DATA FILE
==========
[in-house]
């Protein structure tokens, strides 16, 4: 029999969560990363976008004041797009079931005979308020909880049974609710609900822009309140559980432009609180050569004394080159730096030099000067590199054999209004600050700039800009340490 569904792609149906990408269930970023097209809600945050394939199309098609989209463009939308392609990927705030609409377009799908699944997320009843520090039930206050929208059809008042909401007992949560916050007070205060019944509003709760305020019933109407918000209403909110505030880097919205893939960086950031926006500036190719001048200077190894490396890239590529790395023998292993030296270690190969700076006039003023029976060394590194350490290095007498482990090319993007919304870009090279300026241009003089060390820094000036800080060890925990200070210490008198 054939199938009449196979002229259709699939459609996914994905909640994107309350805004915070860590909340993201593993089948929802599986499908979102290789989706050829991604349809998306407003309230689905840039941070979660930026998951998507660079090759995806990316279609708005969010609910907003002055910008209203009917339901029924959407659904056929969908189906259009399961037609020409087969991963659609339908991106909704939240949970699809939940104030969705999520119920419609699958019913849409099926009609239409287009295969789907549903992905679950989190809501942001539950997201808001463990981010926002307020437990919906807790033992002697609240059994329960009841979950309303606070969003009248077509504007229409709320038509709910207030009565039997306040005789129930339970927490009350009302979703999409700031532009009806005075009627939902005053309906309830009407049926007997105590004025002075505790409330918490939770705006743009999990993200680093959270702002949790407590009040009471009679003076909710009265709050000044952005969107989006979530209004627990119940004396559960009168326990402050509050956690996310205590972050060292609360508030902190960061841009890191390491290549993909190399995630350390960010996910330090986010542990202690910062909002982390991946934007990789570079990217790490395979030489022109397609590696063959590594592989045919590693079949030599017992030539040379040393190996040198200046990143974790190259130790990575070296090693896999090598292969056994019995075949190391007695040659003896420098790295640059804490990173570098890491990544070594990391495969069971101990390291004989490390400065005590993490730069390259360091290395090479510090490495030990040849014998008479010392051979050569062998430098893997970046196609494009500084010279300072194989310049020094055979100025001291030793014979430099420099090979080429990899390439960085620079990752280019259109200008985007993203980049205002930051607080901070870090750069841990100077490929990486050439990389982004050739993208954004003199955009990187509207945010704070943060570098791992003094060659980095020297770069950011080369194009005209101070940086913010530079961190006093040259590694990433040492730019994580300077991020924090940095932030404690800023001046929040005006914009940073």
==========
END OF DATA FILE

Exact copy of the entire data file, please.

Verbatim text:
[in-house]
């Protein structure tokens, strides 16, 4: 029999969560990363976008004041797009079931005979308020909880049974609710609900822009309140559980432009609180050569004394080159730096030099000067590199054999209004600050700039800009340490 569904792609149906990408269930970023097209809600945050394939199309098609989209463009939308392609990927705030609409377009799908699944997320009843520090039930206050929208059809008042909401007992949560916050007070205060019944509003709760305020019933109407918000209403909110505030880097919205893939960086950031926006500036190719001048200077190894490396890239590529790395023998292993030296270690190969700076006039003023029976060394590194350490290095007498482990090319993007919304870009090279300026241009003089060390820094000036800080060890925990200070210490008198 054939199938009449196979002229259709699939459609996914994905909640994107309350805004915070860590909340993201593993089948929802599986499908979102290789989706050829991604349809998306407003309230689905840039941070979660930026998951998507660079090759995806990316279609708005969010609910907003002055910008209203009917339901029924959407659904056929969908189906259009399961037609020409087969991963659609339908991106909704939240949970699809939940104030969705999520119920419609699958019913849409099926009609239409287009295969789907549903992905679950989190809501942001539950997201808001463990981010926002307020437990919906807790033992002697609240059994329960009841979950309303606070969003009248077509504007229409709320038509709910207030009565039997306040005789129930339970927490009350009302979703999409700031532009009806005075009627939902005053309906309830009407049926007997105590004025002075505790409330918490939770705006743009999990993200680093959270702002949790407590009040009471009679003076909710009265709050000044952005969107989006979530209004627990119940004396559960009168326990402050509050956690996310205590972050060292609360508030902190960061841009890191390491290549993909190399995630350390960010996910330090986010542990202690910062909002982390991946934007990789570079990217790490395979030489022109397609590696063959590594592989045919590693079949030599017992030539040379040393190996040198200046990143974790190259130790990575070296090693896999090598292969056994019995075949190391007695040659003896420098790295640059804490990173570098890491990544070594990391495969069971101990390291004989490390400065005590993490730069390259360091290395090479510090490495030990040849014998008479010392051979050569062998430098893997970046196609494009500084010279300072194989310049020094055979100025001291030793014979430099420099090979080429990899390439960085620079990752280019259109200008985007993203980049205002930051607080901070870090750069841990100077490929990486050439990389982004050739993208954004003199955009990187509207945010704070943060570098791992003094060659980095020297770069950011080369194009005209101070940086913010530079961190006093040259590694990433040492730019994580300077991020924090940095932030404690800023001046929040005006914009940073």